With all the attention on Lister and the Connaught these days, a seemingly smaller heritage item has surfaced downtown, involving the city's attempt to purchase two 1880s homes on Charlton West and demolish them so the land can be added to Durand Park.
While I can appreciate the desire in Durand for more park space, I think this is the absolutely wrong way to go about creating it. I have several suggestions and thoughts for the city and Durand Neighbourhood Association to consider on this issue:
First, of all, remember that once these homes are gone, they are gone forever. Home like this will never be built again. The DNA knows that. That's why they formed in the first place Â to fight the demolition craze in the '60s and '70s that brought us the plethora of towers in the neighbourhood today.
Second, the width of both properties is 32 feet. That's a measly 64 feet plus 140 feet in depth being added to Durand Park. Hardly enough room to get excited over, and certainly not enough to warrant the loss of these beautiful homes.
See for yourself:
83 Charlton Ave. W. (Source: MLS)
Recently the future of St Marks Church was up for debate at city hall. This building, despite its great past and historic status in Hamilton, has no future.
It's crumbling and just so happens to sit adjacent to another piece of greenspace in Durand, a much smaller piece of greenspace. I love history and historic buildings, so wouldn't it make sense to demolish the one that is already falling down (it's being propped up from behind by huge wooden poles right now) instead of two wonderful homes that have been lovingly restored?
Someone who is a Google Maps expert can figure this out, but it is easy to see that the percentage of land being added onto Durand Park is minimal, whereas the percentage of land that would be added onto the St Mark's greenspace would be considerable.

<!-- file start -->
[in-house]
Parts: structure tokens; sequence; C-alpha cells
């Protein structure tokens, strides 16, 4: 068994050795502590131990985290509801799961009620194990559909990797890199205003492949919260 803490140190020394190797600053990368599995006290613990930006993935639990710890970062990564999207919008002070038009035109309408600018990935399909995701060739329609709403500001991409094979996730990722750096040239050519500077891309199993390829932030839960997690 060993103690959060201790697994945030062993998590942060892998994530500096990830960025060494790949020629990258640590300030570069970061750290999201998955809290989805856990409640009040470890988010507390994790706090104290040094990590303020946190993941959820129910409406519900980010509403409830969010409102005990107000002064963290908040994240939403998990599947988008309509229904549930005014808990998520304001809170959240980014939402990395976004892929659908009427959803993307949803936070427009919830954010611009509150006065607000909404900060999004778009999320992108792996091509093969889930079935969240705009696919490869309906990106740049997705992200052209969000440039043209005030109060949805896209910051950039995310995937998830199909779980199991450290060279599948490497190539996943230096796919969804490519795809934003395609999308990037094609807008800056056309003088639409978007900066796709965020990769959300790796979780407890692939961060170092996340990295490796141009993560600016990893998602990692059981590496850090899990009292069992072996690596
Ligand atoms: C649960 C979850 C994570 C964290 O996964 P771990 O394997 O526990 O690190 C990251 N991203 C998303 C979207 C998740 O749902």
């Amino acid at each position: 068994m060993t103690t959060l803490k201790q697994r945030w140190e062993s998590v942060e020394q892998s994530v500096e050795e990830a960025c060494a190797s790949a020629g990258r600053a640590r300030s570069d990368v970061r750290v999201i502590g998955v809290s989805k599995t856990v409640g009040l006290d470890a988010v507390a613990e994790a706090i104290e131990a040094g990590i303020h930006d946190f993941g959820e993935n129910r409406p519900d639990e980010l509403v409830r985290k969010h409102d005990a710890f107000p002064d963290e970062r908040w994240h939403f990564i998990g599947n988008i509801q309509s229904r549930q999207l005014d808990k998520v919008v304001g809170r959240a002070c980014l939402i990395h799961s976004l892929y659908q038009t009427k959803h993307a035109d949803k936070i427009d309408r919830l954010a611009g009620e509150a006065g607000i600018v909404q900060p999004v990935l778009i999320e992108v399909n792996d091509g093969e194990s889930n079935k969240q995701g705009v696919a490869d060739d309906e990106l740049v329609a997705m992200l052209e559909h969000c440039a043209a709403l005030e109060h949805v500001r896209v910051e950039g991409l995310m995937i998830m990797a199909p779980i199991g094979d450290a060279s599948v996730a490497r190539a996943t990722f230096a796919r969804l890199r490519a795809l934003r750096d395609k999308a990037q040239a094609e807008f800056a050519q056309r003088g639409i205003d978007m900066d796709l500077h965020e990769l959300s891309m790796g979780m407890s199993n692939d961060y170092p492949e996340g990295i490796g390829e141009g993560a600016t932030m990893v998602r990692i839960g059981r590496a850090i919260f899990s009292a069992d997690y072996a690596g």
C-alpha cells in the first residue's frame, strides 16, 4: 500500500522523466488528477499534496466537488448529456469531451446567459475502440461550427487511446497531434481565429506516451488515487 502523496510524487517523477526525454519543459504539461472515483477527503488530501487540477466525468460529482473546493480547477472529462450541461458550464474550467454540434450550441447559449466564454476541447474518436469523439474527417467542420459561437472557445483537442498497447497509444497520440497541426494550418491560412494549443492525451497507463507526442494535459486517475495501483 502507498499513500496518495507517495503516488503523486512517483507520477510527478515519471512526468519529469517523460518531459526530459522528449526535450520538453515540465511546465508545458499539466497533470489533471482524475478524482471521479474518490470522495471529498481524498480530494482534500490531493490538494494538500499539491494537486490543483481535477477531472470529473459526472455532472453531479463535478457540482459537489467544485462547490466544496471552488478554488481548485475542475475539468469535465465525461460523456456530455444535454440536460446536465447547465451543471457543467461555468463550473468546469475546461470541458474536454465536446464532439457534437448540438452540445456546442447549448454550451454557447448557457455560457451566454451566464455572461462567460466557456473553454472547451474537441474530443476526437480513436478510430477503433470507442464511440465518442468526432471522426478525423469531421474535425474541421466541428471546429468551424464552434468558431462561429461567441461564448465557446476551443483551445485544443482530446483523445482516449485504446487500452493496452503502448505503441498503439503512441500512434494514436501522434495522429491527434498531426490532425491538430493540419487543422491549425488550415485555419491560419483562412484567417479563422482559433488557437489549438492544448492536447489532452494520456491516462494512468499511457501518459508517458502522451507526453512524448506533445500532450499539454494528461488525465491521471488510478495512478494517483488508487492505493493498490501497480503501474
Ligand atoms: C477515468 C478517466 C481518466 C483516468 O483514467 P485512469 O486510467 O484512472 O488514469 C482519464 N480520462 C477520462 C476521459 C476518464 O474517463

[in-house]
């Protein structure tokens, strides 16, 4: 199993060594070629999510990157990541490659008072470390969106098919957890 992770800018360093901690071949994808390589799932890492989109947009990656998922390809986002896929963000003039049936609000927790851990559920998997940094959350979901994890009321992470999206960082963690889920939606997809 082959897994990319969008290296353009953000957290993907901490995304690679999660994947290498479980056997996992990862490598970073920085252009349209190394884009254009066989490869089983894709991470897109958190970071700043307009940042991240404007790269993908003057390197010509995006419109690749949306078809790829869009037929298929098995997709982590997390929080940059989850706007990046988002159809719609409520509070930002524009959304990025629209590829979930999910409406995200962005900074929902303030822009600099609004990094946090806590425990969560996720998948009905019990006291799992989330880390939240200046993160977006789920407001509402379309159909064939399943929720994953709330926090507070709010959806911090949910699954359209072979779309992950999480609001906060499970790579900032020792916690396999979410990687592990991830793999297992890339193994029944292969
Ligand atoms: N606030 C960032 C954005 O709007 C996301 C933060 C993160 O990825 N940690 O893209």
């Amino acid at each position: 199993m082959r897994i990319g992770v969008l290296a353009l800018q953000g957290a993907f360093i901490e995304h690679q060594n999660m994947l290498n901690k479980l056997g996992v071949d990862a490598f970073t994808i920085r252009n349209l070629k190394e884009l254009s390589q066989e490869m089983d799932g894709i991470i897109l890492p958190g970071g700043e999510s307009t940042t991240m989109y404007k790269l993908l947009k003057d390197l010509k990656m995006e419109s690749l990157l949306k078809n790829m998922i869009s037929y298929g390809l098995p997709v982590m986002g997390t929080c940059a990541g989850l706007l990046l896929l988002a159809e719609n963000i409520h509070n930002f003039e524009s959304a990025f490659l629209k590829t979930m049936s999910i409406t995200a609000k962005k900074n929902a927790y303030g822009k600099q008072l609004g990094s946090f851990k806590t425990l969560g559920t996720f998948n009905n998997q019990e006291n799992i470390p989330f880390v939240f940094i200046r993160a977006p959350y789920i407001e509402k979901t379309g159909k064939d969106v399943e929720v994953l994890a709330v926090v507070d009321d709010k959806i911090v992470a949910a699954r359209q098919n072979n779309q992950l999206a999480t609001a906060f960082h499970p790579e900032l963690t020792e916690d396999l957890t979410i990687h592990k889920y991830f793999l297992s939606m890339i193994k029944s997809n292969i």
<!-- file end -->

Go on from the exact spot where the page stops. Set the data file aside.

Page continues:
Parts of the church structure could be designed to fit into the park with gardens, walkways and benches placed around it. It makes sense to me that the Durand Neighbourhood should be excited about adding a second park in the heart of their neighbourhood instead of tacking on a 64x140 piece of land to an already good-sized park.
In his Spectator column, Paul Wilson noted that both homes could have been bought for $230,000 a decade ago. Today that price would be in the $6-700,000 range.
We are finally seeing downtown neighbourhoods rebound after being hollowed out in the '80s. The value of these homes is a great indication of the demand for downtown living increasing.
Surrounding home values are positively affected by homes like this. Anyone who lives downtown knows that it only takes a couple of renovated homes on the block to get the momentum going.
A miniature addition to a park will not have that effect, and the demolition of these homes could actually have a negative affect on surrounding homes.
Destroying beautiful, urban, historic living spaces downtown cannot and will not ever have a good affect on surrounding areas. It is the restoration of homes like this that is drawing people back downtown.
In a perfect world every neighbourhood would have a park like Gage Park and properties like St Mark's would be revitalized and put to good use. In the real world, tough decisions must be made and made right the first time.
If these two homes are destroyed, there is a good likelihood that we'll still lose St Mark's someday. Why not save the two heritage properties that are in great shape and adding great value to Durand while adding a second park in a high-density neighbourhood that could use more than one park?
It may not be perfect, but it's the best of both worlds and adds more quality to this neighbourhood that has already lost far too much of its residential fabric.
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